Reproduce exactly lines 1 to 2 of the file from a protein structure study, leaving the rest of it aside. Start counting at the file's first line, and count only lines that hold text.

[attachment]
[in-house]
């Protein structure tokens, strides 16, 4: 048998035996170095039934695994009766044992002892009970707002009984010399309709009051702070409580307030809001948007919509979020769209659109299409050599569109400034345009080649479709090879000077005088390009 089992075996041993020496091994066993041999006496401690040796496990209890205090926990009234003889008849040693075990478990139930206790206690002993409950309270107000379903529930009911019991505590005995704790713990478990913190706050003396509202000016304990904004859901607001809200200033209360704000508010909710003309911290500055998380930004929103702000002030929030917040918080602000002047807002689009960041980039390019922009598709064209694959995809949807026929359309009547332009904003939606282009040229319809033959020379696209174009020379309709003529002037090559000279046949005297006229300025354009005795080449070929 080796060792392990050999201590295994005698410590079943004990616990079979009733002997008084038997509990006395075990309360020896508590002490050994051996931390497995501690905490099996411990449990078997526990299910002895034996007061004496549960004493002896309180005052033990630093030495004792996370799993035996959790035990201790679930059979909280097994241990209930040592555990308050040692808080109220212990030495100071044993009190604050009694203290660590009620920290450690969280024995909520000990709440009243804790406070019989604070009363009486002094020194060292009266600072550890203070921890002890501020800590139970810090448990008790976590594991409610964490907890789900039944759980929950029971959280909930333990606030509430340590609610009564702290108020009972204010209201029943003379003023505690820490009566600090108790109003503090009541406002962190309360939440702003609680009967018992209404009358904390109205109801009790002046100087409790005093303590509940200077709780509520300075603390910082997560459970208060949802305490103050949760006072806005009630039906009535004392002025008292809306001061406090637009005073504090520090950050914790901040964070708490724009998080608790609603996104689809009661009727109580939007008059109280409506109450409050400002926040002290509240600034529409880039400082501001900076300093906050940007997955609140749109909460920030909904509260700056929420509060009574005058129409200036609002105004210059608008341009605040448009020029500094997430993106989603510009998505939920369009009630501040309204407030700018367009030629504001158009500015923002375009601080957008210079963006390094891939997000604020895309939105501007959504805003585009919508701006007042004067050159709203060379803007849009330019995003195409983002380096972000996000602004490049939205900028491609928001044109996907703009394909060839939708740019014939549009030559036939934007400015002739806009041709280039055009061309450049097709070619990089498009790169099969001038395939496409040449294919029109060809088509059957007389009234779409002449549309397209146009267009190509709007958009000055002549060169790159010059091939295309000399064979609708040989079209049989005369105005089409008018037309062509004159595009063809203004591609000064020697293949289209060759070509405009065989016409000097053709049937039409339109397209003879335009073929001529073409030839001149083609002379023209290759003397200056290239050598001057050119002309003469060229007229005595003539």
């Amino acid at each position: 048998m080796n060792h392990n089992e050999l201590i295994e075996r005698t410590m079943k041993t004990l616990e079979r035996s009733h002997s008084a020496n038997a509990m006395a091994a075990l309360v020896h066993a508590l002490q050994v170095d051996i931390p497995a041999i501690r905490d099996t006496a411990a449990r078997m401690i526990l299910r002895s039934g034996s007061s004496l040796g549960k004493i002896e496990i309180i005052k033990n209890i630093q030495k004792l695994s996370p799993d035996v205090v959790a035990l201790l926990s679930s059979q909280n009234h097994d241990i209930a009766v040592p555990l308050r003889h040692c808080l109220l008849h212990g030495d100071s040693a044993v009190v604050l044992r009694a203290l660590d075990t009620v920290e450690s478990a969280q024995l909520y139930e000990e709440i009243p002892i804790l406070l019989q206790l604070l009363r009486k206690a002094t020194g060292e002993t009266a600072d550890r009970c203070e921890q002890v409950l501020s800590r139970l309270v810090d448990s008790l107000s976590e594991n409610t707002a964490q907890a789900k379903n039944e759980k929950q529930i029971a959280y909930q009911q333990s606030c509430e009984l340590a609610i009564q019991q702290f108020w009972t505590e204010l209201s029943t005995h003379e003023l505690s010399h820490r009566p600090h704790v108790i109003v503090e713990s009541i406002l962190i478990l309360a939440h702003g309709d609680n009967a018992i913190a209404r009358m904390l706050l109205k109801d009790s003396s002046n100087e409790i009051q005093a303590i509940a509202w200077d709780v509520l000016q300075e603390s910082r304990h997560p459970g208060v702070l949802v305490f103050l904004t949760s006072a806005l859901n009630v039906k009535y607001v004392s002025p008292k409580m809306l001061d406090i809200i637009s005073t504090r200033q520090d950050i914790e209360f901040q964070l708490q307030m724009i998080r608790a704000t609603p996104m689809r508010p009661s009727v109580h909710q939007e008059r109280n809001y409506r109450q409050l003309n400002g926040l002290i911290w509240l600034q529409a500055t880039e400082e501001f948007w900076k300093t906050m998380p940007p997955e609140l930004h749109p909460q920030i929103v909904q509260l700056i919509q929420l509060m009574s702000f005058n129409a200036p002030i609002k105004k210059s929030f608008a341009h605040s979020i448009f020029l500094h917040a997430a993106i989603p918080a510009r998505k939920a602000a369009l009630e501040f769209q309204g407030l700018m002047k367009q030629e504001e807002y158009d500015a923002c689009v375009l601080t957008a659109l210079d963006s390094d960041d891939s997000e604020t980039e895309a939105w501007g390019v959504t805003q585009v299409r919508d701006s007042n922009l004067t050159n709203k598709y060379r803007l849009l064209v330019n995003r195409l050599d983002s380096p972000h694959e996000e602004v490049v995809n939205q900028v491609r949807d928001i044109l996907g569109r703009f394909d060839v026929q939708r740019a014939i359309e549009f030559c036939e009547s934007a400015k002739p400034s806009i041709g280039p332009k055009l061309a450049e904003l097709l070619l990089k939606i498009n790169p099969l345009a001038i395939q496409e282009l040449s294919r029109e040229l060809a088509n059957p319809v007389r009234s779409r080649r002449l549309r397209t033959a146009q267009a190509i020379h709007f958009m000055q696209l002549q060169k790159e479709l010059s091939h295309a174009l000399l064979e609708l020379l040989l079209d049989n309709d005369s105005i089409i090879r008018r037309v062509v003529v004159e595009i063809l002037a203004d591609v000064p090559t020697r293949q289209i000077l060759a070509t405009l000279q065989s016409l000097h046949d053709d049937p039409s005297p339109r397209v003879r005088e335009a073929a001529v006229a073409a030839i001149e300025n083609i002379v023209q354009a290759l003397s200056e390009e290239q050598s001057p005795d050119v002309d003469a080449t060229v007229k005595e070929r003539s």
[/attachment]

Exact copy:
[in-house]
């Protein structure tokens, strides 16, 4: 048998035996170095039934695994009766044992002892009970707002009984010399309709009051702070409580307030809001948007919509979020769209659109299409050599569109400034345009080649479709090879000077005088390009 089992075996041993020496091994066993041999006496401690040796496990209890205090926990009234003889008849040693075990478990139930206790206690002993409950309270107000379903529930009911019991505590005995704790713990478990913190706050003396509202000016304990904004859901607001809200200033209360704000508010909710003309911290500055998380930004929103702000002030929030917040918080602000002047807002689009960041980039390019922009598709064209694959995809949807026929359309009547332009904003939606282009040229319809033959020379696209174009020379309709003529002037090559000279046949005297006229300025354009005795080449070929 080796060792392990050999201590295994005698410590079943004990616990079979009733002997008084038997509990006395075990309360020896508590002490050994051996931390497995501690905490099996411990449990078997526990299910002895034996007061004496549960004493002896309180005052033990630093030495004792996370799993035996959790035990201790679930059979909280097994241990209930040592555990308050040692808080109220212990030495100071044993009190604050009694203290660590009620920290450690969280024995909520000990709440009243804790406070019989604070009363009486002094020194060292009266600072550890203070921890002890501020800590139970810090448990008790976590594991409610964490907890789900039944759980929950029971959280909930333990606030509430340590609610009564702290108020009972204010209201029943003379003023505690820490009566600090108790109003503090009541406002962190309360939440702003609680009967018992209404009358904390109205109801009790002046100087409790005093303590509940200077709780509520300075603390910082997560459970208060949802305490103050949760006072806005009630039906009535004392002025008292809306001061406090637009005073504090520090950050914790901040964070708490724009998080608790609603996104689809009661009727109580939007008059109280409506109450409050400002926040002290509240600034529409880039400082501001900076300093906050940007997955609140749109909460920030909904509260700056929420509060009574005058129409200036609002105004210059608008341009605040448009020029500094997430993106989603510009998505939920369009009630501040309204407030700018367009030629504001158009500015923002375009601080957008210079963006390094891939997000604020895309939105501007959504805003585009919508701006007042004067050159709203060379803007849009330019995003195409983002380096972000996000602004490049939205900028491609928001044109996907703009394909060839939708740019014939549009030559036939934007400015002739806009041709280039055009061309450049097709070619990089498009790169099969001038395939496409040449294919029109060809088509059957007389009234779409002449549309397209146009267009190509709007958009000055002549060169790159010059091939295309000399064979609708040989079209049989005369105005089409008018037309062509004159595009063809203004591609000064020697293949289209060759070509405009065989016409000097053709049937039409339109397209003879335009073929001529073409030839001149083609002379023209290759003397200056290239050598001057050119002309003469060229007229005595003539």